Monthly Archives: December 2017


The Thriller is at peace. Me, not so much yet, but I know I will find some farther down the line.

On this, our wedding anniversary, I reflect back on his life: one well-lived and full of great adventures. I’m sure at the end he regretted nothing other than the fact that he couldn’t stay with us. On my last post in the “Fighting Cancer” category, I will write about his last day while it’s still fresh in my mind, so I never forget.

The night before he passed, he kept his children up for hours (they had forced me upstairs to bed at 10 p.m., as I hadn’t slept much over the previous four nights), wanting to walk around the house, suspended on the arms of his son and son-in-law. They all took turns walking him around in his restless, somewhat agitated state. This was his active period; according to my research and what I was told by the Hospice staff, cancer patients in their final hours have periods of activity or restlessness. They often cry out or moan or talk in their sleep. They see and talk about people who are long dead. With other patients, it’s a time of physical regeneration, albeit temporary. Such was the case with the Thriller.

He refused to lie down to nap on that last full day and night, and it was wearing us all out, because he couldn’t be left alone for a single minute. We feared for his safety, as he wanted to stand up on his own and try to walk, but as soon as he’d take a step, he would surely lose his balance. At this point, he was almost completely non-verbal, with just the occasional “yeah” or head nod.

Anyway, about 5:00 a.m. on the 23rd, I came downstairs and told the kids to go get some sleep. Oldest daughter Becky stayed, and my younger son came over. They helped throughout the morning, and then at 11 a.m., I told them to go on home, as I had convinced Michael to lie down for a nap, finally.

He never left his bed again.

As Friday gave way to Saturday, we noticed his breathing becoming more labored, so I increased his morphine, and it helped. Then the apnea began, and throughout the day, we counted up to 20 seconds going by between breaths. This continued throughout the afternoon. We all sat by his bedside, taking turns holding his hands. We told stories, laughed together at funny memories from the kids’ childhoods, kissed him and stroked his hair. I’m convinced he could hear us and feel us.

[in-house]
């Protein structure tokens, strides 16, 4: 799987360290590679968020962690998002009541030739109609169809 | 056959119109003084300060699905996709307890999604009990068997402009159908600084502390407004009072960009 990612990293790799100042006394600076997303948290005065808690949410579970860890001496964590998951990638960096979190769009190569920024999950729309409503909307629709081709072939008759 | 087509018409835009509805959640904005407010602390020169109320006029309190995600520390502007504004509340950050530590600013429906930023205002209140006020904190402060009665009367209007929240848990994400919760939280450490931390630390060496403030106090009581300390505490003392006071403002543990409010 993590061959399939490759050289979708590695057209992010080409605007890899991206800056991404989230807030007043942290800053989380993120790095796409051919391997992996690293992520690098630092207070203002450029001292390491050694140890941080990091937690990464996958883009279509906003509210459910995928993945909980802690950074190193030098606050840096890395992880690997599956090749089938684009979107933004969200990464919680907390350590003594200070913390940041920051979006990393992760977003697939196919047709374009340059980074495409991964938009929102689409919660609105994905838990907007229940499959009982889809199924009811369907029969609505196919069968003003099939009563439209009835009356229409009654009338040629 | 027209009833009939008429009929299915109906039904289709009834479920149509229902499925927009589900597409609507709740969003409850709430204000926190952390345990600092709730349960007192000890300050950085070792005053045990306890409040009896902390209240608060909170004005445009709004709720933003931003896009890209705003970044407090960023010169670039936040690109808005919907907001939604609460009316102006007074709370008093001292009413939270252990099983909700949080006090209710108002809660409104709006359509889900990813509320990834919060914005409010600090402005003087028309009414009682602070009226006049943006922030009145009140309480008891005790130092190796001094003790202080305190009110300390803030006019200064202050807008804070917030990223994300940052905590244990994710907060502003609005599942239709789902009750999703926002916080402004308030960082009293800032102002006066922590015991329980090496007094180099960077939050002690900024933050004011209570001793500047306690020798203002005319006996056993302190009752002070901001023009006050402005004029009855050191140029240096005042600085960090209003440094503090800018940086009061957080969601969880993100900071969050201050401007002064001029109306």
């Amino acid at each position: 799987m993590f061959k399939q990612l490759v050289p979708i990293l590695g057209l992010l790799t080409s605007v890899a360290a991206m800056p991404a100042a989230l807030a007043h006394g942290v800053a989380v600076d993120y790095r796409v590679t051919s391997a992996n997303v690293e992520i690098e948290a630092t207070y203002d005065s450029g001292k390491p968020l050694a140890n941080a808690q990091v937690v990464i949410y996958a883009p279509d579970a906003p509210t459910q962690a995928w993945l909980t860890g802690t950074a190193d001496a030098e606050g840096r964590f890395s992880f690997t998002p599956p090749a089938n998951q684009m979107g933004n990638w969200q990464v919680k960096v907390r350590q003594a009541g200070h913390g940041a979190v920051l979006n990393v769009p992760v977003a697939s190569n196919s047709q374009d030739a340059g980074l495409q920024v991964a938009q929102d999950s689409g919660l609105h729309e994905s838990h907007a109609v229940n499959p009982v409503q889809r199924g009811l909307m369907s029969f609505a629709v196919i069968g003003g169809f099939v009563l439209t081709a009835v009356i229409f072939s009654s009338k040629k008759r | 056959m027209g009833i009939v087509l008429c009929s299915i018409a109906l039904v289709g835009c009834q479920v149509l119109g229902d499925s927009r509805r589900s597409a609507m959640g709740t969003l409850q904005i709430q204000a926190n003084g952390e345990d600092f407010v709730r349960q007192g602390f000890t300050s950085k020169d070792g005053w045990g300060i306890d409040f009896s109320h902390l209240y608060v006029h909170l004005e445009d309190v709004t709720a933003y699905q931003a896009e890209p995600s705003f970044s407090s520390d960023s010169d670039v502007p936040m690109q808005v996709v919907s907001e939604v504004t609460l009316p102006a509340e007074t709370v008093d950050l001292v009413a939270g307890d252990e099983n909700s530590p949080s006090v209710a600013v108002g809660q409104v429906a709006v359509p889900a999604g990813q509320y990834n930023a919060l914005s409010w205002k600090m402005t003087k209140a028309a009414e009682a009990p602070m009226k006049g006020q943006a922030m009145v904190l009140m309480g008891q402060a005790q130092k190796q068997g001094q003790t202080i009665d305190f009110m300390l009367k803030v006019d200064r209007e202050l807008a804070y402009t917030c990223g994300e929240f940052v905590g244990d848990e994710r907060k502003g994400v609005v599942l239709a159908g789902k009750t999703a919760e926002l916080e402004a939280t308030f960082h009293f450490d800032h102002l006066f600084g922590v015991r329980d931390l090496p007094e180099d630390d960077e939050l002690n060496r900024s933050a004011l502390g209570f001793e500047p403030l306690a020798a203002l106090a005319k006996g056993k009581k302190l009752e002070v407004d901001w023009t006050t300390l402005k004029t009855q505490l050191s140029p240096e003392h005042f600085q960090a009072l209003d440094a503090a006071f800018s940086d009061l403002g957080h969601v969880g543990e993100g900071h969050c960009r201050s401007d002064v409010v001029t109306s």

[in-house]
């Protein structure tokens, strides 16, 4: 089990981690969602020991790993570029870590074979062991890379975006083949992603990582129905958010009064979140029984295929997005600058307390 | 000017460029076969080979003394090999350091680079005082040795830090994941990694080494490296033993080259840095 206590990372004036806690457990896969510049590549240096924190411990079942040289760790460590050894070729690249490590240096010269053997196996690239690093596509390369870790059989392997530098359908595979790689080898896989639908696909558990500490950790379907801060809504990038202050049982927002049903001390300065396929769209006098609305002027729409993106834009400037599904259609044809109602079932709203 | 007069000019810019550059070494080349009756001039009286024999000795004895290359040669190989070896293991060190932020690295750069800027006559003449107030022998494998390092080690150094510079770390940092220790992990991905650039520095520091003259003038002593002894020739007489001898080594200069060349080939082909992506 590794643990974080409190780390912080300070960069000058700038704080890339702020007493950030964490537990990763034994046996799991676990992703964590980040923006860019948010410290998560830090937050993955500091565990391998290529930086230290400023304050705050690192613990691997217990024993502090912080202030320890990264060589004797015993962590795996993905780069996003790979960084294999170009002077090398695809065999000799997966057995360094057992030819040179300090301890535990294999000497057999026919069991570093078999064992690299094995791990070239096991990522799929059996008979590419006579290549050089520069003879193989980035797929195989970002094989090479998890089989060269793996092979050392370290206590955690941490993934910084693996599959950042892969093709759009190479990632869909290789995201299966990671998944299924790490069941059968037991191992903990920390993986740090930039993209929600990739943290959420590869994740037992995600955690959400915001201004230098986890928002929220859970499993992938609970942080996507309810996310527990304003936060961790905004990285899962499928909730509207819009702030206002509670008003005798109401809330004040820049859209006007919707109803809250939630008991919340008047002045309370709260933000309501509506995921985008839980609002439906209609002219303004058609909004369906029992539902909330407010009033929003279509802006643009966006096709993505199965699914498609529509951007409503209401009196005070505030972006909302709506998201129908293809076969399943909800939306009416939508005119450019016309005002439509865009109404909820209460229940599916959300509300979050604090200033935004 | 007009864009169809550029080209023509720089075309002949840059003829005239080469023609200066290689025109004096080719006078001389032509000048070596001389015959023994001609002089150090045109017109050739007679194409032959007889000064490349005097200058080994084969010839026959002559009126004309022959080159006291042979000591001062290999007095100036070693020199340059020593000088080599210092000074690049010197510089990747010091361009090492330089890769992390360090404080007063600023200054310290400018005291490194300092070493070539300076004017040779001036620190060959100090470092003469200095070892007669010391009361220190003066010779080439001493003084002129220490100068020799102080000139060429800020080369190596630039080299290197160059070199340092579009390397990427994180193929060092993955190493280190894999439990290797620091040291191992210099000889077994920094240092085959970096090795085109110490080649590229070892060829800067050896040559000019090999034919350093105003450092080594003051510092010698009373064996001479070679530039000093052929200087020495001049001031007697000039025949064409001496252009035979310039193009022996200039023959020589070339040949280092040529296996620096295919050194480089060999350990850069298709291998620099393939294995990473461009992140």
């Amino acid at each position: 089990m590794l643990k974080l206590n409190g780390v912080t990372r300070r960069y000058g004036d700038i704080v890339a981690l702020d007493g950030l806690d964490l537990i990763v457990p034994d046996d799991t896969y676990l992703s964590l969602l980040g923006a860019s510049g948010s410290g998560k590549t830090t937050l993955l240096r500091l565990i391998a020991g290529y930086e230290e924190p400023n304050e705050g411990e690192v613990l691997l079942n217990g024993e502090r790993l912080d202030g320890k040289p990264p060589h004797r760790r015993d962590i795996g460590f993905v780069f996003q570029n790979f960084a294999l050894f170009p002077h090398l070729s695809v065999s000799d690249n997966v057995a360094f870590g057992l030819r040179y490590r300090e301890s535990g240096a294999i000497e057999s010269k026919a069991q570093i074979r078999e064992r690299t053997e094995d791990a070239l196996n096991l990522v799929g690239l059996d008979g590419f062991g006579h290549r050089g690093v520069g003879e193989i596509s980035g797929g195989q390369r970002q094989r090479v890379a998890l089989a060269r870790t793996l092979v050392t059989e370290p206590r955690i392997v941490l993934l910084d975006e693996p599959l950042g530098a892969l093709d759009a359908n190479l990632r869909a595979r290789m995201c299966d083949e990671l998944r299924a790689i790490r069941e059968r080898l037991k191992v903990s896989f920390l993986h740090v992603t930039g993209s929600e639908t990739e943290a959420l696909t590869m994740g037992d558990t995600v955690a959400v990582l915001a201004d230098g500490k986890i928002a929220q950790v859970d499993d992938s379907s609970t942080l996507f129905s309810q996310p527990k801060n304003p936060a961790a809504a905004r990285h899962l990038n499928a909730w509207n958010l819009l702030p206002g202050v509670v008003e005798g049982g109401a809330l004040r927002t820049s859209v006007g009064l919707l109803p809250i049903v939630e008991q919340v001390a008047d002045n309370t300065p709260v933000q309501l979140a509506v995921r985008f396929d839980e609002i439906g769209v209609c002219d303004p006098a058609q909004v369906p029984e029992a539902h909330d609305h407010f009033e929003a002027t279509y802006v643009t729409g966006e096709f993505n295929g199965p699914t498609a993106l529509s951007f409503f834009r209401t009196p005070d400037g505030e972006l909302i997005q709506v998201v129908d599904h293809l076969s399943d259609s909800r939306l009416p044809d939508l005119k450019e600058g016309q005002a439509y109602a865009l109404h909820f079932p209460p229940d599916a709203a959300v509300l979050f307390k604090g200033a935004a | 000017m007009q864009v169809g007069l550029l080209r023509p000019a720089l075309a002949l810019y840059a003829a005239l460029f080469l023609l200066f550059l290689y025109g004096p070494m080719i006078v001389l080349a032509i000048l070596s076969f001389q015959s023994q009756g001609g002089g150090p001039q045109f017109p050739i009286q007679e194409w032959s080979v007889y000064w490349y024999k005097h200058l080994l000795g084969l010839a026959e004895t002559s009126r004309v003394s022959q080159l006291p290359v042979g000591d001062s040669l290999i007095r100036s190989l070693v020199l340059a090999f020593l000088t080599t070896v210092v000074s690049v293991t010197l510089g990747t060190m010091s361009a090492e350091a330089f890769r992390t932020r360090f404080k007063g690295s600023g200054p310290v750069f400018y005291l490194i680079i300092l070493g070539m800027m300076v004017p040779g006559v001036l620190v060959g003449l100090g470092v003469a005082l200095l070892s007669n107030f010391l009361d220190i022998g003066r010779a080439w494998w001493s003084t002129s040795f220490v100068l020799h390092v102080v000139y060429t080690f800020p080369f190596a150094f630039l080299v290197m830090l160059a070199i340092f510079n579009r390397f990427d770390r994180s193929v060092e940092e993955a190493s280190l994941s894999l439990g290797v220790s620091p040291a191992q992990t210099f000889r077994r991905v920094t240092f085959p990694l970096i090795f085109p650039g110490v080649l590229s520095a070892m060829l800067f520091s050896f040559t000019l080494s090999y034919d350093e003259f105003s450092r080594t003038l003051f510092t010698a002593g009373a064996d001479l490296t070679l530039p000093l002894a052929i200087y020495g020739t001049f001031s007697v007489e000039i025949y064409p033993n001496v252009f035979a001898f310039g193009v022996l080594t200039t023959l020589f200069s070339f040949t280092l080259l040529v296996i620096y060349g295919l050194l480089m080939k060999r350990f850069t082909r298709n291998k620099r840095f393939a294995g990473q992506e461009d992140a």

In the early evening, his breathing changed somewhat, and he began breathing in through his mouth and out through his nose, at a faster rate. We took more time to talk to him and tell him how much we loved him. When his physical body control gave way and there were several accidents, we teamed up to clean and change his clothing and padding, while talking to him and doing all we could to spare his modesty. We put on our gloves, and while the girls assembled the waste bags and replacement garments, Josh lifted and moved his father (saying, “Sorry if that’s uncomfortable, Dad; I’m just going to lift you up…”) so I could clean him. No one minded. It was our privilege.

I suppose I could have/should have called Hospice in at that point, but as wonderful as they are, I didn’t want them there. I wanted it to just be family. And since he didn’t appear to be in any distress, I was fine with it staying that way for a while.

Just before 11 p.m., his children and I saw Michael open his eyes wide and look right at me. I knelt down beside his bed and said, “Well, look who’s awake.” It was then that his eyes closed again, and he exhaled softly. We waited for him to start breathing again, but he never inhaled. It was over.

There was no wailing or rage or histrionics. It was perfect, still silence. After a few minutes, we called Mavis and the boys, and took turns sitting next to Michael, holding his hand and kissing him goodbye. We held each other. We talked and cried.

After a couple of hours, I called Hospice. A nurse arrived and formally examined him (although we know he died at 10:58 p.m. on the 23rd, his official time of death was when the nurse examined him at 1:35 a.m. on Christmas Eve; hence, the 24th will appear on all official documents, and on his grave marker). She then contacted the funeral home. By the time the two men came and placed him on the gurney with a beautiful quilt covering him, it was 3 a.m. We gave him a final kiss goodbye, one by one.

And now I begin another journey: my future. I’m sure the good times will return, but it’ll be a different kind of enjoyment. I’m as ready as I will ever be for it. Next post, I’ll be back to my normal drivel about entertainment, daily life frustrations, school, grandchildren, grammar, and various and sundry things that make me alternately happy and furious.

Happy new year, fiends. Much love to you all.


New normal

Hello everyone, and Merry Christmas, Happy Hanukkah and Blessed Kwanzaa to all. And for those who don’t celebrate any holiday, I hope it’s a beautiful Thursday wherever you are.